On 27 April 2015, Google announced its intention to launch the ‘Google Patent Purchase Promotion’, a scheme it described as “an experimental marketplace for patents that’s simple, easy to use, and fast”. Now closed, the scheme ran for two weeks -– from 8until 22 May. It will no doubt be some time before we learn exactly what the outcome was, but we can already draw some interesting conclusions.
First, launching a marketplace for patents can be divisive. Google described its motivation thus: “An experiment to remove friction from the patent market.
Others described it as “an attempt to keep potentially troublesome patents away from ‘patent trolls’”, while still others were even less charitable. Gizmodo for instance suggested that the initiative sounded “… less like an attempt to defeat the patent trolls, and more like an effort to compete with them.”
All in all, and rightly or wrongly, there was plenty of scepticism about Google’s motivation. But that doesn’t seem to have dampened interest. In fact, the extent to which patent owners appear to have engaged is a second interesting lesson. According toIAM Magazine, Google has been “inundated” and “overwhelmed” by submissions from patent owners looking to sell. This is further evidence of a potentially vibrant, properly functioning asset market waiting to burst into life.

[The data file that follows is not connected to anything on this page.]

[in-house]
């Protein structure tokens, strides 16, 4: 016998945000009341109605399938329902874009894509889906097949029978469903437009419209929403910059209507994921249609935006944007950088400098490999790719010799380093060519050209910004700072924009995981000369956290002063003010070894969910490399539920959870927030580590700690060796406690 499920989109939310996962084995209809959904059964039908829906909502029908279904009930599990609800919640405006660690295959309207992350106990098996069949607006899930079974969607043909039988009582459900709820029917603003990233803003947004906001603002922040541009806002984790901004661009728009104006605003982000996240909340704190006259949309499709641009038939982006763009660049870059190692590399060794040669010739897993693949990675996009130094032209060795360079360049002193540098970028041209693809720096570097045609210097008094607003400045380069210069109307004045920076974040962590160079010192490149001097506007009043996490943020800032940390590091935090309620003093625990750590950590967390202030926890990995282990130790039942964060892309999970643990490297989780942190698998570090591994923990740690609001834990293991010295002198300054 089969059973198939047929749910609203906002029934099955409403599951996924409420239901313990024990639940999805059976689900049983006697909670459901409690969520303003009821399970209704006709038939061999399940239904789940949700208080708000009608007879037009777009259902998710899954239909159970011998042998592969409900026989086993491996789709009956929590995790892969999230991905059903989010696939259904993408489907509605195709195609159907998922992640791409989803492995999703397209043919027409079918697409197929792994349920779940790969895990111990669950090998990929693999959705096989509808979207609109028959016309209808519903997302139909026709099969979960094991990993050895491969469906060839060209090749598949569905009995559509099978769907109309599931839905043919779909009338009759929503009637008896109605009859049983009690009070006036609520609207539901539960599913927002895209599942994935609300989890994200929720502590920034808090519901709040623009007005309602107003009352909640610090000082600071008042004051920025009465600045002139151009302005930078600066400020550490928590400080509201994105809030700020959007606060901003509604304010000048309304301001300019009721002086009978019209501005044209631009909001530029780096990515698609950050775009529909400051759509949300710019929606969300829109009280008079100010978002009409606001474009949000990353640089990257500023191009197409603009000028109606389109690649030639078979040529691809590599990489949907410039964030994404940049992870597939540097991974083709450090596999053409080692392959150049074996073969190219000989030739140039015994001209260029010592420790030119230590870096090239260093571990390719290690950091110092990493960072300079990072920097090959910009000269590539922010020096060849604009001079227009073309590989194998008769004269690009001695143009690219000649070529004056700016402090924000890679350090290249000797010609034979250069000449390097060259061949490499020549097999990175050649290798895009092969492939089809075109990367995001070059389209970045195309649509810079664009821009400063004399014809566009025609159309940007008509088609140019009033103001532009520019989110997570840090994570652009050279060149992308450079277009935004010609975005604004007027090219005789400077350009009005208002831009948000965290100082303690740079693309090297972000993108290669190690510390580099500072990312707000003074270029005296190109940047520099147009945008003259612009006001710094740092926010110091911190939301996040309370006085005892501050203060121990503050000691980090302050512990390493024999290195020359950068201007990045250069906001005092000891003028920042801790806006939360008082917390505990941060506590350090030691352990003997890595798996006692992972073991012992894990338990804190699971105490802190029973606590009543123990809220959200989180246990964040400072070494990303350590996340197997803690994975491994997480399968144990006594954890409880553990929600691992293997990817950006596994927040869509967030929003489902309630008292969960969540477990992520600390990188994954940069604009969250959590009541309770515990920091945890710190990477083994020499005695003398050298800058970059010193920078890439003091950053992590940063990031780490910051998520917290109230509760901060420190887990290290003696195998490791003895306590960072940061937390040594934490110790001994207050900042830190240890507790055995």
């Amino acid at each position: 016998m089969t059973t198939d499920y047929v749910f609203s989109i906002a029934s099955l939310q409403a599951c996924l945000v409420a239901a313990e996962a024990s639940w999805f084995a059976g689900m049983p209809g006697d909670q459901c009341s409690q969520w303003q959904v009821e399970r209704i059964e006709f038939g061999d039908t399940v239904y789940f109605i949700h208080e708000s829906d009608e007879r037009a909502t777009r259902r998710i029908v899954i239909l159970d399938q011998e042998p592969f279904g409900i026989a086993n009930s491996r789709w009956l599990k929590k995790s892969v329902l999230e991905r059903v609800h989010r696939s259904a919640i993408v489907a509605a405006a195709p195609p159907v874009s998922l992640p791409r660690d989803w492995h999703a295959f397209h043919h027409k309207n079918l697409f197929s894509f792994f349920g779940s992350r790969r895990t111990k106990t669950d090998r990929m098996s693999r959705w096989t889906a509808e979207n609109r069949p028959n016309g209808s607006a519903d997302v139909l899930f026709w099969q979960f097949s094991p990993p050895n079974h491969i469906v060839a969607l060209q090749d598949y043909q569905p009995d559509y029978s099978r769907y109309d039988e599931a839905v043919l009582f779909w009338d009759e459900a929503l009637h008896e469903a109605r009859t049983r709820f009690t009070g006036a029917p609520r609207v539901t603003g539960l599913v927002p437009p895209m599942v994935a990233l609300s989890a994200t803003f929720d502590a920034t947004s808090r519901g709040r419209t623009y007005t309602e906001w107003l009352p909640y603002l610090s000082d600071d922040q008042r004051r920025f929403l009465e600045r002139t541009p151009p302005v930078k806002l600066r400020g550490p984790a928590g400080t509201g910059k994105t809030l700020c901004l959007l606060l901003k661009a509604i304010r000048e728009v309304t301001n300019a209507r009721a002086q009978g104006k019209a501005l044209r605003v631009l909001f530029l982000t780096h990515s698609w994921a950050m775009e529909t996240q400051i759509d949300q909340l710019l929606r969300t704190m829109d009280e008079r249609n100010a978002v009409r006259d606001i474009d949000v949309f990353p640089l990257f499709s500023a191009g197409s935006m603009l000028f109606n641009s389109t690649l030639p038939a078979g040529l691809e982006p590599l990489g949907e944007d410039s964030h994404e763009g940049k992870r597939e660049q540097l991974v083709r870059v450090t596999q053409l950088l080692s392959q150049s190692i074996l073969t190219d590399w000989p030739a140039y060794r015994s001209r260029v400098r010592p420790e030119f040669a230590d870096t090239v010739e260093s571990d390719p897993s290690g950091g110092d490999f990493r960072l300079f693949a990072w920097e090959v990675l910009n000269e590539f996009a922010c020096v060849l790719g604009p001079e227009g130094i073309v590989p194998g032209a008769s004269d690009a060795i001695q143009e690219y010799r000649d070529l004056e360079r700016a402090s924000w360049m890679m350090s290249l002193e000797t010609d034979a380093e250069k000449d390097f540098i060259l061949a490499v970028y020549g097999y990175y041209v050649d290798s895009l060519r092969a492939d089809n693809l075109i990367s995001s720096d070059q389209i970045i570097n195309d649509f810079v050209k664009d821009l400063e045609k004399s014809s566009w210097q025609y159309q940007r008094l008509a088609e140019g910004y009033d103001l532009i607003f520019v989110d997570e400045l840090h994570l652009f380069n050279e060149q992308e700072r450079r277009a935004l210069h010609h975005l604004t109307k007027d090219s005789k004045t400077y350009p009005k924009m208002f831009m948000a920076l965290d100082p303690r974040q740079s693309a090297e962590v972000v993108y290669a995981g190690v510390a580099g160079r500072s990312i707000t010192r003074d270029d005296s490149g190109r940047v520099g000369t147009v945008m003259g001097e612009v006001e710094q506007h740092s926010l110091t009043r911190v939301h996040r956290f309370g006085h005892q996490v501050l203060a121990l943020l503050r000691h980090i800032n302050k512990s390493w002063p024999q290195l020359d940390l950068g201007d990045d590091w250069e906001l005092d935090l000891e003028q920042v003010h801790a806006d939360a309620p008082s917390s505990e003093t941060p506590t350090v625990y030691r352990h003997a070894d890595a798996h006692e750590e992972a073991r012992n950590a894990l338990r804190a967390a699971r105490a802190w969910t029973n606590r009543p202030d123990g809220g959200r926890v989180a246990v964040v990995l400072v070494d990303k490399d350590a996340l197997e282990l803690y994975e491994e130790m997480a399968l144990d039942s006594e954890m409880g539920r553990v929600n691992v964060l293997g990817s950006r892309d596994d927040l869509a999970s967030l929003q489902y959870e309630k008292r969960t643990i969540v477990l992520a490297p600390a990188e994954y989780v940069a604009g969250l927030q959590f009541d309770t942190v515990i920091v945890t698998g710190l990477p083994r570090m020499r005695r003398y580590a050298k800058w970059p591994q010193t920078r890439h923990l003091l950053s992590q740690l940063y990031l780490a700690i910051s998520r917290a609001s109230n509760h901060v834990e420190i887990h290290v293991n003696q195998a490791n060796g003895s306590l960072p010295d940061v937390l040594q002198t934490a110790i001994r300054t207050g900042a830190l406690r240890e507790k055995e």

The fact that a functioning market has not yet come to life outside of Google’ initiative and a few other notable examples,including the Danish Patent Office’s marketplace, can be traced back to a simple issue – and one that is, again exemplified by the Patent Purchase.
That is, according to Black Stone IP Director Matt Moyers, patent owners offering to sell to Google have priced their assets at levels ranging from $1 to $3.5 billion. By any standards, that is an incredible price range for assets that, presumably, their owners think Google might want to buy.
And therein lies the problem. For most owners, putting a price on a patent remains incredibly difficult without expert (and expensive) help. In many ways, Google, rather than removing friction from the patent market, has shone a light on its cause: the fact that a lack of access to data around patent value and risk stands in the way of rational asset pricing – and very few markets survive very long without rational pricing.
Companies like Google have access to advanced patent analytics toolsets, so therefore are in a stronger position to make sound decisions about intellectual property investments such as which patents to buy. The problem here is that a properly functioning market cannot emerge until those tools are more widely available and accessible.